Adam Smith was a Scottish economist, or indeed 'the Father of Modern Economy'. He penned the Wealth of Nations, published in 1776, a not insignificant year for revolutionary ideas...
political economy, moral philosophy
The Theory of Moral Sentiments, 1759.
An Inquiry into the Nature and Causes of the Wealth of Nations, 1776. Usually referred to as Wealth of Nations, this was the first modern work on economics, and is considered one of the most influential books on economy every written.
Lectures on Justice, Police, Revenue, and Arms, 1763.
Essays on Philosophical Subjects, 1795.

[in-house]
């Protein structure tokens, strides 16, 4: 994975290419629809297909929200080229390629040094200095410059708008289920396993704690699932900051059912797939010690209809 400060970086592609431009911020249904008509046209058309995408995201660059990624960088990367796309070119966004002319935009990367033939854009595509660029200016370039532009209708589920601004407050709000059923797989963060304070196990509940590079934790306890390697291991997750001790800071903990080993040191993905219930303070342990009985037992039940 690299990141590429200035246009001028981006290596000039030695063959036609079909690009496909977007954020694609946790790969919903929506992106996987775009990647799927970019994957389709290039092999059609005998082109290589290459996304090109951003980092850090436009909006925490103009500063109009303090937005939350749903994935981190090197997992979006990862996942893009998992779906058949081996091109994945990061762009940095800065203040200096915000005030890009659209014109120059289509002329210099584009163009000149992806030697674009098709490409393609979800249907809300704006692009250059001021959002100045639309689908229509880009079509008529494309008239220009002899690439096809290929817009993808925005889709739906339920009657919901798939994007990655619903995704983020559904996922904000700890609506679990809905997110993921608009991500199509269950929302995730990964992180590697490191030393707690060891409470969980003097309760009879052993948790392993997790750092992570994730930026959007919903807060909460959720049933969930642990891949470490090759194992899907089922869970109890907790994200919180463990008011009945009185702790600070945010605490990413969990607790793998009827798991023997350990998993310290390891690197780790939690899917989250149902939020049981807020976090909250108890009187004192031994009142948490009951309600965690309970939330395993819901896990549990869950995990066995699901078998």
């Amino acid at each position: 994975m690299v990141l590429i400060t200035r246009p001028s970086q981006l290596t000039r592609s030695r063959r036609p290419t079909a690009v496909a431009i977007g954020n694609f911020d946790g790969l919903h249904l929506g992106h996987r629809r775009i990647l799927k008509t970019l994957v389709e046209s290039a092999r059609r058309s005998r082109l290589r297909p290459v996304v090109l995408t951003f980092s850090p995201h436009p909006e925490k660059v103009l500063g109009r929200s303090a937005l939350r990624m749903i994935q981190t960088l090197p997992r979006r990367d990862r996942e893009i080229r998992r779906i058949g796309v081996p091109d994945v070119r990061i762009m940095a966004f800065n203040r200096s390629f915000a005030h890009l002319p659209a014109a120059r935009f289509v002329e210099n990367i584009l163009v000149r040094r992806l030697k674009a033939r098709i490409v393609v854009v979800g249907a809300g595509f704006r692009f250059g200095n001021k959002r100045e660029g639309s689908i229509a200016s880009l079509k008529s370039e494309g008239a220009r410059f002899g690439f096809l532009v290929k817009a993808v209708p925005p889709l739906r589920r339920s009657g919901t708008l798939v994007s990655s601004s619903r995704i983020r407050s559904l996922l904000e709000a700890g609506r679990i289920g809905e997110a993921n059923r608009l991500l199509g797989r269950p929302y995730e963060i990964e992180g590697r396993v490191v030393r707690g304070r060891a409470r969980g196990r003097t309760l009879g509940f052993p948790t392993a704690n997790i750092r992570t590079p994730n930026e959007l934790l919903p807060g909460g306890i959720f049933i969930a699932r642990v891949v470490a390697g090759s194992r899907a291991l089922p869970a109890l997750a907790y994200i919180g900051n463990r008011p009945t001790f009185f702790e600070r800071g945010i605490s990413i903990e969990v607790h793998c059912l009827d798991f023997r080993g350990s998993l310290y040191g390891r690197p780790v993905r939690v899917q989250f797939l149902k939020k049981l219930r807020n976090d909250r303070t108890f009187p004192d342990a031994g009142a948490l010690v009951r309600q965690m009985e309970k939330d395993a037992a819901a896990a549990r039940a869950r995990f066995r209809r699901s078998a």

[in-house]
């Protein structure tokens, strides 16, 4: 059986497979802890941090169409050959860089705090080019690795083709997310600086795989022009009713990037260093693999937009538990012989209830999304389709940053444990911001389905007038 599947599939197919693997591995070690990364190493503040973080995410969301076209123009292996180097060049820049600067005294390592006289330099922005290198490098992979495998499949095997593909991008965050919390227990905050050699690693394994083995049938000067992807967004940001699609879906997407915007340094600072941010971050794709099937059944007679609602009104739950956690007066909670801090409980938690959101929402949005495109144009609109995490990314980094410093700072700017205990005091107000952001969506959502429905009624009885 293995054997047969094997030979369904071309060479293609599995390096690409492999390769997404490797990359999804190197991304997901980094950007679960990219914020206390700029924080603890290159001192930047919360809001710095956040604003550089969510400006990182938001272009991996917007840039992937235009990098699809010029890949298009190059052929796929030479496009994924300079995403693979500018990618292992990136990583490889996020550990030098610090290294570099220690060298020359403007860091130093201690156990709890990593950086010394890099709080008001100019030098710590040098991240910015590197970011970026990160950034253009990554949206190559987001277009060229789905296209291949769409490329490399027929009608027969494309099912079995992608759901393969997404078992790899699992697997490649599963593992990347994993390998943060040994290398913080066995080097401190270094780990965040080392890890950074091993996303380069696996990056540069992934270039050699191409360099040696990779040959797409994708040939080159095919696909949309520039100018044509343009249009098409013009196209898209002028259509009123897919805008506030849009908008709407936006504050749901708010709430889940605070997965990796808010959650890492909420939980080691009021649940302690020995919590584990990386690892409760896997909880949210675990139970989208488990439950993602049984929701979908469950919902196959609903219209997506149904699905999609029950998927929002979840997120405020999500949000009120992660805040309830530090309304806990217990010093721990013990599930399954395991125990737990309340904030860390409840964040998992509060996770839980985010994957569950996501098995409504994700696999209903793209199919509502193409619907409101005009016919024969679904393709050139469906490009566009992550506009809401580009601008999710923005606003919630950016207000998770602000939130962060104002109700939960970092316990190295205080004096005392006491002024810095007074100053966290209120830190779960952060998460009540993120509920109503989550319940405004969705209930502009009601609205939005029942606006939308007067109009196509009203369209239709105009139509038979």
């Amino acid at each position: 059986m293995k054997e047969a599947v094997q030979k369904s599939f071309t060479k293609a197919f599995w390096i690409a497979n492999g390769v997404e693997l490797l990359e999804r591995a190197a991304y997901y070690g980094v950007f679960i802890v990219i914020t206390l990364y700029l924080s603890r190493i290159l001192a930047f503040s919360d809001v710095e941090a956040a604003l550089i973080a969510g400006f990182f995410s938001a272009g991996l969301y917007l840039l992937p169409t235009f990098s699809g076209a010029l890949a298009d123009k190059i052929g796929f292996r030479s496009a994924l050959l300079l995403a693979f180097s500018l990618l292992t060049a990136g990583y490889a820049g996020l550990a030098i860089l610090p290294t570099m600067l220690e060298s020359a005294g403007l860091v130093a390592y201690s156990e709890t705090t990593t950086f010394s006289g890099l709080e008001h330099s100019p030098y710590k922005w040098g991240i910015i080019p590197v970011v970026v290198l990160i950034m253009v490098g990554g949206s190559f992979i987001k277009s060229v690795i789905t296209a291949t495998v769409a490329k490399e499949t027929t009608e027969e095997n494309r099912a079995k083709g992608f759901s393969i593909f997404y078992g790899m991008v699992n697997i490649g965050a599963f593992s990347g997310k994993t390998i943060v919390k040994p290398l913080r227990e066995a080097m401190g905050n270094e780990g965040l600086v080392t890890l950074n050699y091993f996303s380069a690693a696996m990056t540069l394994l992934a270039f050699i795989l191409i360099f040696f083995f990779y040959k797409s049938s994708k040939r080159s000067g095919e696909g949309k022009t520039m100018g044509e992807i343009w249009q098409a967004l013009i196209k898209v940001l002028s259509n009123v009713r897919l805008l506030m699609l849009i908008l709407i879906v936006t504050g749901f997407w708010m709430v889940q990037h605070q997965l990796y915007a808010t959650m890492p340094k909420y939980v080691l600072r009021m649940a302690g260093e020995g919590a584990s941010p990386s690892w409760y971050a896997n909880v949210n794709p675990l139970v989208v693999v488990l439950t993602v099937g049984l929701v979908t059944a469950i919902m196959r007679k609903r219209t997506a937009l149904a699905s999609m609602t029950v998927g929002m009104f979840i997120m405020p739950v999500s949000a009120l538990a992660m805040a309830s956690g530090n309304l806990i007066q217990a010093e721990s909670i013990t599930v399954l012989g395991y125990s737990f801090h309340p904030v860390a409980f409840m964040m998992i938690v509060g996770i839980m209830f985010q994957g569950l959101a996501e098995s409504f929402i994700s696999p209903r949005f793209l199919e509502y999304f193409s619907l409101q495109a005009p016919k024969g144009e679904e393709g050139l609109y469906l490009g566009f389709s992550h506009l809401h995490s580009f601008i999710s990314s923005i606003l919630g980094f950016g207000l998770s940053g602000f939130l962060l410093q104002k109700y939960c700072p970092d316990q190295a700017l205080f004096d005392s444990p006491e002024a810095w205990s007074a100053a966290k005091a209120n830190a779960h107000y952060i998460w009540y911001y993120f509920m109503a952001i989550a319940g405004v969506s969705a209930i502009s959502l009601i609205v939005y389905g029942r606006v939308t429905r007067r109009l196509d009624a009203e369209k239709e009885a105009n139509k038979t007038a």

Division of labour
The Wealth of Nations is still on every economics student's menu, as it lays the foundations for the capitalist system, through which rational self-interest and competition create the mechanisms for national prosperity.
He also wrote an influential book on morality, and was associated with David Hume, a contemporary and fellow-enlightenist. It is fascinating to speculate how such a code of moral behaviour might manifest within his later treatise on economic behaviour and consequences. It could be argued that this inherent dichotomy evolved into the debates of the 19th century, resulting in radically different political economies.
(Biographies of famous scientists no. 38)
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